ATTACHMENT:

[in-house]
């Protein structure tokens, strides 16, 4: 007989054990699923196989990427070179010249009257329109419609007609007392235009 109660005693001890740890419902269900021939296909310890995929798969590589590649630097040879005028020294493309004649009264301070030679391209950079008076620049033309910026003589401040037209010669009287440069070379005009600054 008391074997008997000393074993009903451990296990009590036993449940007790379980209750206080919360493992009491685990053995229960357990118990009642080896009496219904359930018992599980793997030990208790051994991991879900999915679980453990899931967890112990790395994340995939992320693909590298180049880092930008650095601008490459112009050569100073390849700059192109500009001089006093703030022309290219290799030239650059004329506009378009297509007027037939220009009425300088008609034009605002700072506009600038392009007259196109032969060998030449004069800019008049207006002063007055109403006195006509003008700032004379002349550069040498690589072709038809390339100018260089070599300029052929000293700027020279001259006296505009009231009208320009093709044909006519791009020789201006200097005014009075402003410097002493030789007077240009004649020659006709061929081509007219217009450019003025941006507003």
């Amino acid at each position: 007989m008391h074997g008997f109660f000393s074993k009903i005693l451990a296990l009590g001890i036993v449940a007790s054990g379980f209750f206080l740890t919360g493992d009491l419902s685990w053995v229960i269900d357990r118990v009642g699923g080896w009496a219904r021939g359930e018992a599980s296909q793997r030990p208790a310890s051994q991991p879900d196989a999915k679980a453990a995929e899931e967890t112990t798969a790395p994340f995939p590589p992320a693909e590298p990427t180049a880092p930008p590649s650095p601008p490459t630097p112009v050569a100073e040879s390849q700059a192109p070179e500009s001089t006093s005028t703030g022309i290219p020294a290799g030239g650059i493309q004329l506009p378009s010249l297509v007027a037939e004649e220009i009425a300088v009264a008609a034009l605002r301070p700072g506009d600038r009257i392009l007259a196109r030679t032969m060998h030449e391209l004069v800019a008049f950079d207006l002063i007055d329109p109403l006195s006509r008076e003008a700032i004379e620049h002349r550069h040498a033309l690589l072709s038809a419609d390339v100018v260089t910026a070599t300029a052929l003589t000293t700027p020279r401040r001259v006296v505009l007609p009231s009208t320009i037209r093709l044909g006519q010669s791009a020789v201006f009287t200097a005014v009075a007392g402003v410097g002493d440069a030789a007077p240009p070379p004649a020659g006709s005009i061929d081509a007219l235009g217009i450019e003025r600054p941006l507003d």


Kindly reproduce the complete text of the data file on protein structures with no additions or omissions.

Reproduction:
[in-house]
């Protein structure tokens, strides 16, 4: 007989054990699923196989990427070179010249009257329109419609007609007392235009 109660005693001890740890419902269900021939296909310890995929798969590589590649630097040879005028020294493309004649009264301070030679391209950079008076620049033309910026003589401040037209010669009287440069070379005009600054 008391074997008997000393074993009903451990296990009590036993449940007790379980209750206080919360493992009491685990053995229960357990118990009642080896009496219904359930018992599980793997030990208790051994991991879900999915679980453990899931967890112990790395994340995939992320693909590298180049880092930008650095601008490459112009050569100073390849700059192109500009001089006093703030022309290219290799030239650059004329506009378009297509007027037939220009009425300088008609034009605002700072506009600038392009007259196109032969060998030449004069800019008049207006002063007055109403006195006509003008700032004379002349550069040498690589072709038809390339100018260089070599300029052929000293700027020279001259006296505009009231009208320009093709044909006519791009020789201006200097005014009075402003410097002493030789007077240009004649020659006709061929081509007219217009450019003025941006507003």
């Amino acid at each position: 007989m008391h074997g008997f109660f000393s074993k009903i005693l451990a296990l009590g001890i036993v449940a007790s054990g379980f209750f206080l740890t919360g493992d009491l419902s685990w053995v229960i269900d357990r118990v009642g699923g080896w009496a219904r021939g359930e018992a599980s296909q793997r030990p208790a310890s051994q991991p879900d196989a999915k679980a453990a995929e899931e967890t112990t798969a790395p994340f995939p590589p992320a693909e590298p990427t180049a880092p930008p590649s650095p601008p490459t630097p112009v050569a100073e040879s390849q700059a192109p070179e500009s001089t006093s005028t703030g022309i290219p020294a290799g030239g650059i493309q004329l506009p378009s010249l297509v007027a037939e004649e220009i009425a300088v009264a008609a034009l605002r301070p700072g506009d600038r009257i392009l007259a196109r030679t032969m060998h030449e391209l004069v800019a008049f950079d207006l002063i007055d329109p109403l006195s006509r008076e003008a700032i004379e620049h002349r550069h040498a033309l690589l072709s038809a419609d390339v100018v260089t910026a070599t300029a052929l003589t000293t700027p020279r401040r001259v006296v505009l007609p009231s009208t320009i037209r093709l044909g006519q010669s791009a020789v201006f009287t200097a005014v009075a007392g402003v410097g002493d440069a030789a007077p240009p070379p004649a020659g006709s005009i061929d081509a007219l235009g217009i450019e003025r600054p941006l507003d």